Live Discussion with Dr Vicki Creanor - 6th February 2019

Dr Creanor will be hosting a live online discussion here on Wednesday 6h Feb, from 8:15 to 9:45pm British Time or 3:15 to 5:45pm US Eastern Time.

She will discuss as many topics as possible in the hour and a half and, as always, you are welcome to ask any questions at all about sleep or the Sleepio program.

Please do note that, as per our guidelines, Dr Creanor will not be able to give personal medical advice, including that concerning medication. Her replies to questions will be made in such a way as to help as many people as possible who might have similar issues. If there are a lot of questions, she may not be able to answer all in the time available, but will try to answer as many as she can.

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Posted 31 Jan 2019 at 4:43 PM
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  • Sleepio Member

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    Expert

    Hi and thanks for getting in touch. Sleep restriction is one of the topics we often get people asking questions about as it seems really counter-intuitive for those who can't sleep! Why would we want to reduce our sleep even further??

    The scientific evidence behind this technique, however, is compelling. For people who have broken sleep, this technique helps to squeeze all the bits of broken sleep into one chunk, which improves sleep efficiency (time spent in bed actually sleeping). Once this solid chunk is achieved, people find it much easier to start extending it to what they used to sleep. Broken sleep just keeps the problem going, so it's a case of short term pain for longer-term gains. A tricky technique to do, but many people do see the benefits of it.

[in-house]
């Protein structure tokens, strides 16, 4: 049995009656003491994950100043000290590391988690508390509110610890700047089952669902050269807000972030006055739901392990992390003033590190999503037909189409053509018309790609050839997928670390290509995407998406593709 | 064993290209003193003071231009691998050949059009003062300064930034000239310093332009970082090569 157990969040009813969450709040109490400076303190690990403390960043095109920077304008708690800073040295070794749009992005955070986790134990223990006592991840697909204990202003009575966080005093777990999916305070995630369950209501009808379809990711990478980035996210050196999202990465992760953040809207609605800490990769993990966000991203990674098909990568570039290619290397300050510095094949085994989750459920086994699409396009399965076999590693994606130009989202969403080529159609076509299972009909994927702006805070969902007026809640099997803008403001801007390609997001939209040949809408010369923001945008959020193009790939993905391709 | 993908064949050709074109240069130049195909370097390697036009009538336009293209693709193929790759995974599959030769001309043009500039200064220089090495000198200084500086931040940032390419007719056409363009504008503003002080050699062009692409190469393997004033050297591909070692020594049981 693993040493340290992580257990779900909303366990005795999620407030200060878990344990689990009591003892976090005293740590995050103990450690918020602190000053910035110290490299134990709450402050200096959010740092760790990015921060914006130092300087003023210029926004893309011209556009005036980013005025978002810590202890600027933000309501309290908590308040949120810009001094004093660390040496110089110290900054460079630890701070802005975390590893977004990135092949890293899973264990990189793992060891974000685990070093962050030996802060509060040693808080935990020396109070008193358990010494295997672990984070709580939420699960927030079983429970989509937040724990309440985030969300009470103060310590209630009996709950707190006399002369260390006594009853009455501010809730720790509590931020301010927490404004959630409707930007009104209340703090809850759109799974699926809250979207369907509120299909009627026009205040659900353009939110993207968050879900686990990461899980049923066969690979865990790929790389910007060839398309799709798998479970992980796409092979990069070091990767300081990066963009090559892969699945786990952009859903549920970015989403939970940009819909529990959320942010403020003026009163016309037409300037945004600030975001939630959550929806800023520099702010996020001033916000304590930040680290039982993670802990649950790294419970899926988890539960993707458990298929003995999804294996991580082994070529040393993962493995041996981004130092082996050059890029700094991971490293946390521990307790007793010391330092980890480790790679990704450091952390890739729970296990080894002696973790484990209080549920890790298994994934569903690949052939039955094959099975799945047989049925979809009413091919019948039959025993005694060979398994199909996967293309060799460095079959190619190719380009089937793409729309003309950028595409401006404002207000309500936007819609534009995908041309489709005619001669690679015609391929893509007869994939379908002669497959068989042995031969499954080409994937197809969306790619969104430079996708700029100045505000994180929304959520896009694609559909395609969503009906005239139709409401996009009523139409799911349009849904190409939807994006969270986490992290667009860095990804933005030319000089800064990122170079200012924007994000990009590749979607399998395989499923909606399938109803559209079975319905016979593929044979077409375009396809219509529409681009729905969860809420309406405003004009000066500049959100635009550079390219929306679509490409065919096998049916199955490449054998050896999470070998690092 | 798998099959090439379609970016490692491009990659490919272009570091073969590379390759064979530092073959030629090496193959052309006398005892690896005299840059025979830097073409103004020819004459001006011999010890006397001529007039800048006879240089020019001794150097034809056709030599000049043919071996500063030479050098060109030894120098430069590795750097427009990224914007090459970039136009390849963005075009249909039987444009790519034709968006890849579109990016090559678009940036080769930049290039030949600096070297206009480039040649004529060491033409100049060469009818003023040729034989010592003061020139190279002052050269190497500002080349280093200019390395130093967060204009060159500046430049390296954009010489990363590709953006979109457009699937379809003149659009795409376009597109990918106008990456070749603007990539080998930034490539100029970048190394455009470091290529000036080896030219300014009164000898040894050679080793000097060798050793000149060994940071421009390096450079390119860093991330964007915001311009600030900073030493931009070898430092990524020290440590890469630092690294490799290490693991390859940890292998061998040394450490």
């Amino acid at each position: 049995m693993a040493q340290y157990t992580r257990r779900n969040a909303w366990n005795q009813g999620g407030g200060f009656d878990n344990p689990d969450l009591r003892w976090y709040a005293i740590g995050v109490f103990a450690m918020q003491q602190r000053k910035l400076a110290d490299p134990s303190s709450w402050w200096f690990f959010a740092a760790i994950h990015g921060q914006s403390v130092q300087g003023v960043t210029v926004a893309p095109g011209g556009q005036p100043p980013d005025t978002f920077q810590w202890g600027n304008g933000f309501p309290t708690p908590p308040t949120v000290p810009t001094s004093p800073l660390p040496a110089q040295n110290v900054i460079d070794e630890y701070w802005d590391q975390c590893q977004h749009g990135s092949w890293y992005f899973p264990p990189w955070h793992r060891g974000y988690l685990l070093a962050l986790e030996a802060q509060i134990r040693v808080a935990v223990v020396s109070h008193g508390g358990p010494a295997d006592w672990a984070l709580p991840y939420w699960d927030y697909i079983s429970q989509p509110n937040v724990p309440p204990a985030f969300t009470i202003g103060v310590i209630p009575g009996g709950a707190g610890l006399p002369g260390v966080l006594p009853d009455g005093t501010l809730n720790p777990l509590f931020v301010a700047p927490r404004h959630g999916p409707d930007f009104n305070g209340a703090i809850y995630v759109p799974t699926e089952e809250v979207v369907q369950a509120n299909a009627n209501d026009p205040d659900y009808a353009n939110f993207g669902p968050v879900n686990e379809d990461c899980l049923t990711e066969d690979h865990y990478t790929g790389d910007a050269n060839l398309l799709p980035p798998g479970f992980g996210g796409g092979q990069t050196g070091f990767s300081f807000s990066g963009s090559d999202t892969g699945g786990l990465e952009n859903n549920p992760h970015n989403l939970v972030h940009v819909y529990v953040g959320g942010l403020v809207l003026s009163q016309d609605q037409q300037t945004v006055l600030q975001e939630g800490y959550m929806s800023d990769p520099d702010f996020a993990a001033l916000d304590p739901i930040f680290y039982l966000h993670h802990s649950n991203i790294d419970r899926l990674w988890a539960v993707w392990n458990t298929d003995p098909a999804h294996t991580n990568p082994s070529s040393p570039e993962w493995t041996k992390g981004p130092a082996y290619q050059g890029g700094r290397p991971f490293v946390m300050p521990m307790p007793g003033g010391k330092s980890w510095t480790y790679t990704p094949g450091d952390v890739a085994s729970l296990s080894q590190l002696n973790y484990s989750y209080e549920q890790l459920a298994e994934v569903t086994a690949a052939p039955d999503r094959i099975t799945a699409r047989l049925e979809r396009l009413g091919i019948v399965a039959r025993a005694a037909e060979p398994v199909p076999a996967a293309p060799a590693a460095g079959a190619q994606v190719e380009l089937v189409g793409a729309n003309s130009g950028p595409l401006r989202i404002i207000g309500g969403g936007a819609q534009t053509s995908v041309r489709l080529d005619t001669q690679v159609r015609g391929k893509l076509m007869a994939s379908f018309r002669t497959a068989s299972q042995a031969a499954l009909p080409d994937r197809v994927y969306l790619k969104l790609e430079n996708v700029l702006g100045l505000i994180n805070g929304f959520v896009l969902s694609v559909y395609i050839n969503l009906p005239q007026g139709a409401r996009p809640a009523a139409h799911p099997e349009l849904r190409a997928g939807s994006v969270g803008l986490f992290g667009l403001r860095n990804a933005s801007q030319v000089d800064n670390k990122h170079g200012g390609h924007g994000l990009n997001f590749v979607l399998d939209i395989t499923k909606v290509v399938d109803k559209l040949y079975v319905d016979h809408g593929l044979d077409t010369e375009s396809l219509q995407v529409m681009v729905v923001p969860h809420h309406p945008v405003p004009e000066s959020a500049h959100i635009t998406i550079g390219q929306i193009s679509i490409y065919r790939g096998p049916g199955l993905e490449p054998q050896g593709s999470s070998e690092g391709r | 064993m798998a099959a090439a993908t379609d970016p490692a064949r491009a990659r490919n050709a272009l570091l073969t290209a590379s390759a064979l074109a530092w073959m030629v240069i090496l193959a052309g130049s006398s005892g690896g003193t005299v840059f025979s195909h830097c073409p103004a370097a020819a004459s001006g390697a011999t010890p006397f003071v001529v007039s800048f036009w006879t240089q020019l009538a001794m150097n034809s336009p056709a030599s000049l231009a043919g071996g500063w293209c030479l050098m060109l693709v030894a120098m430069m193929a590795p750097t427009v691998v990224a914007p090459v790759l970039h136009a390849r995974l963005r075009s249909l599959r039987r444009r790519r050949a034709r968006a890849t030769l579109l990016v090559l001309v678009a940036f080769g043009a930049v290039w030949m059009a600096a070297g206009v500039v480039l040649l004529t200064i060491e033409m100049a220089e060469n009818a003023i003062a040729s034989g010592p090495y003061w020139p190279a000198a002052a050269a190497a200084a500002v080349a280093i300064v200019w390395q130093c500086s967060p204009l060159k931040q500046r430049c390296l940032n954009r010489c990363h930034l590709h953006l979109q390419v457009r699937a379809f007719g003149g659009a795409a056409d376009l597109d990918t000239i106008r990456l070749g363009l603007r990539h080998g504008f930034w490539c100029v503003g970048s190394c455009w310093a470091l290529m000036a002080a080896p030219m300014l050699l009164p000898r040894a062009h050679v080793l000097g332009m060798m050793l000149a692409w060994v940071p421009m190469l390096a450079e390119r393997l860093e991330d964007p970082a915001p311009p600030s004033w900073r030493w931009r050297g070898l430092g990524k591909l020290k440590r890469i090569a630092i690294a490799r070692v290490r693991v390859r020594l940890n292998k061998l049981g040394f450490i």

• Sleepio Member

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    Expert

    Thanks for your question. Many people report a strange phenomenon where they think they're awake but are asleep – or vice versa. There is an article on this in the library if you're interested:

    https://www.sleepio.com/library/article/can-you-think-youre-awake-when-actually-youre-asle/

    What can help is to find a time that works for you to be asleep and keep this as a regular sleep window.

    In terms of noting it in your diary, some people have found in the past that, if they feel awake enough to make a mark on a piece of paper beside their bed whenever they wake, this can help track whether you were awake or not.

  • Sleepio Member

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    Expert

    Hi – you could try the tip above with a piece of paper beside the bed to help track whether you were awake or not. Other people have kept track of wakenings by taking a (very brief) screenshot on their smartphones (blue light filters on and brightness at its lowest setting overnight) which gives them a timeline of actual wakenings during the night.

  • Sleepio Member

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    Expert

    I should have said about sleep quality as well – people do tend to judge their sleep quality more accurately than quantity as this is a more subjective assessment, so your guess will likely be more accurate than you think.

  • Sleepio Member

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    Graduate

    Hi i been dreaming but feel that I'm awake and not a sleep what does that mean

  • Sleepio Member

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    Expert

    Hi and thanks for your question. It can be really frustrating in the middle of the night when we can't get sleepy again after the quarter hour rule. I wonder if you have tried not doing anything during this time – simply sitting and staring at a spot on the wall? Sometimes even passive activity that seems relaxing can stimulate us enough to keep up awake. You could perhaps listen to some gentle music/zen music tones as well to see if this would help you feel more sleepy.

  • Sleepio Member

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    Expert

    Hi there – it may be that it is this strange phenomenon that I mentioned earlier that people find themselves in where they're not sure if they're awake or asleep. Again, finding the best sleep window might help to allow for a deeper sleep.

  • Sleepio Member

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    Graduate

    Thanks – I'd wondered about that. So, if I'm awake, taking some small action at intervals (paper mark, screenshot, etc) is a good idea? I'd worried that anything that required too much activity would interfere with (eventually, hopefully) getting some more sleep.